We’ve all felt the prickle of embarrassment when we witness someone very publically falls over. But, why?
It’s 8:30 and your eyelids snap open. You have t-minus ten minutes to make a quick lunch, mask your sleep deprivation with various creams, machete the jungle that sits atop your head, de-mortify your breath and grab your briefcase to take the morning train.
Sprinting down the stairs, your sleepy feet catch and you begin to tumble. The horror. Landing with a thud, you frantically shove all your papers back inside your leather carry-on, sprinting through the door towards the station with hardly a second thought. Now add a crowd, and suddenly your actions are measured, slow and crippled by the unblinking stare of strangers. Suddenly the tumble leaves you lobster-faced, sweaty and ill. Why?
The difference, of course, is the audience. Leading psychological theories now suggest that you need spectators to feel embarrassed. The emotion is social, telling us to feel guilty for violating a particular social norm.
According to studies by Frieder Paulus, people must first know these norms to feel the sensation of embarrassment. Which makes sense right? Because a toddler in public isn’t going to be reduced to a sweaty puddle of angsty mess every time it trips over.
Paulus and his lab director Sören Krach have conducted two studies into the neurological underpinnings of “vicarious embarrassment”. The first involved the following process:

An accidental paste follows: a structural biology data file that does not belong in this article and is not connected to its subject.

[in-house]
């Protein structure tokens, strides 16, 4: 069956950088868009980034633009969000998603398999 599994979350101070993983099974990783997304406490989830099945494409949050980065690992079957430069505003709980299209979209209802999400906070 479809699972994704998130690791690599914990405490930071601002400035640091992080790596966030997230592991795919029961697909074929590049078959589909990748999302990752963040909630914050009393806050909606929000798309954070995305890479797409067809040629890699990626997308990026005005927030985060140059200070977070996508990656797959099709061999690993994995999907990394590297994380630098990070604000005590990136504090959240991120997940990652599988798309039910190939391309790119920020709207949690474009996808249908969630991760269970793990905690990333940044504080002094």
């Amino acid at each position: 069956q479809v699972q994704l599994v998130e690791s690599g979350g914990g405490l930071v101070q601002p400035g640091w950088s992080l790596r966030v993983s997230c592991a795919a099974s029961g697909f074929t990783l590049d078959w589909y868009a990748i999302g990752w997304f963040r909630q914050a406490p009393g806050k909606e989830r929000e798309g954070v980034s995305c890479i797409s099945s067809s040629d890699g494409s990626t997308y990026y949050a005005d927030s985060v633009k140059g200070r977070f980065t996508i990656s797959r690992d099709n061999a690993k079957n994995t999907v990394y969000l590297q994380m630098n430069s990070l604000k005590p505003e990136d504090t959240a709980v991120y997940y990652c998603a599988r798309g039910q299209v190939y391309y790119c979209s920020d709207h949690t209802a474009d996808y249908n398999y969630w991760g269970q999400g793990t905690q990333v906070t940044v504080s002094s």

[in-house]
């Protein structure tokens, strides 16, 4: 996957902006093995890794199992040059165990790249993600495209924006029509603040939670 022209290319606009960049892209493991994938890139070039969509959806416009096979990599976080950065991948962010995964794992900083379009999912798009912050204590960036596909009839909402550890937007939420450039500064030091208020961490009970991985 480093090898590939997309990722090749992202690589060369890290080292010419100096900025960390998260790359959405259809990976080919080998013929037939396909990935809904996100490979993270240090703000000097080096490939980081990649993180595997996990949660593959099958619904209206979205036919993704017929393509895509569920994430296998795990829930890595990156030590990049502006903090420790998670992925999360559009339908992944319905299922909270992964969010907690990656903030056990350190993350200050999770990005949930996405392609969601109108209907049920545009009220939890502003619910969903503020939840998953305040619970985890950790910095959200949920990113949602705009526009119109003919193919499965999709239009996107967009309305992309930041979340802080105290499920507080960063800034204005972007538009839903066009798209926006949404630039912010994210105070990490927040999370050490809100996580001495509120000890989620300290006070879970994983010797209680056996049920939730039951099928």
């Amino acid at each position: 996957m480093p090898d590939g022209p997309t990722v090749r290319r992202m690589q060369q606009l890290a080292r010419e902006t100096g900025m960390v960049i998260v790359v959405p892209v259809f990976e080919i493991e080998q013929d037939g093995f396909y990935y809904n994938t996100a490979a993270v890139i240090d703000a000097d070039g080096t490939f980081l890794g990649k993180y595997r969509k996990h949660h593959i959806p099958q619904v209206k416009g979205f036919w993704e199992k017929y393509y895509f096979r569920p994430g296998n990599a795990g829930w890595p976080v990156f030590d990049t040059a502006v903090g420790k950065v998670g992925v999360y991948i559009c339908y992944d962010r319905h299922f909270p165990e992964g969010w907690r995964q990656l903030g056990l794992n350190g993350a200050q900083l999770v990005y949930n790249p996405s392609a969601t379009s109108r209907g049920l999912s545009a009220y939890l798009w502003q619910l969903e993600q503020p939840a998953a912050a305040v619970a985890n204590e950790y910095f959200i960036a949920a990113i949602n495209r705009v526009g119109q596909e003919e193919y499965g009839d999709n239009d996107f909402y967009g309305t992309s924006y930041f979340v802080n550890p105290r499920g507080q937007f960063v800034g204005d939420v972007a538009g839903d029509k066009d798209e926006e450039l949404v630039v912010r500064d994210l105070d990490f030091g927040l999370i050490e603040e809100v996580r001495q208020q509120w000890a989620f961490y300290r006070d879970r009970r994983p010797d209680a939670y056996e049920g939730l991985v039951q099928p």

- Researchers asked students to rank various embarrassing scenarios – including burping at a fancy restaurant, tripping in mud and wearing an “I am sexy” T-shirt (we all know that one person that makes us all cringe at social events) – as if they were to happen to them personally;
- They also asked each students what they’d think if they saw others around them do these things;
- Next came a survey (because we all love surveys so much…) to gauge each student’s empathy in general situations.
The results were quite interesting: participants felt embarrassed for others in more scenarios than they felt embarrassed for themselves. Those who show more empathy also tended to feel more second-hand embarrassment.
By contrast, the second study mapped neurological stimulation using a fMRI machine whilst patients were exposed to embarrassing images. Two parts of the brain lit up: the anterior cingulate cortex and the left anterior insula, which are thought to be responsible for feeling pain and detecting the emotions of those around us.
So essentially together with the survey, these findings have attempted to explain why we feel a certain cringe – a “social pain” if you will – when exposed to others’ mistakes. Second-hand embarrassment and empathy seem to be the common denominator: an answer so simple we can’t help but cringe.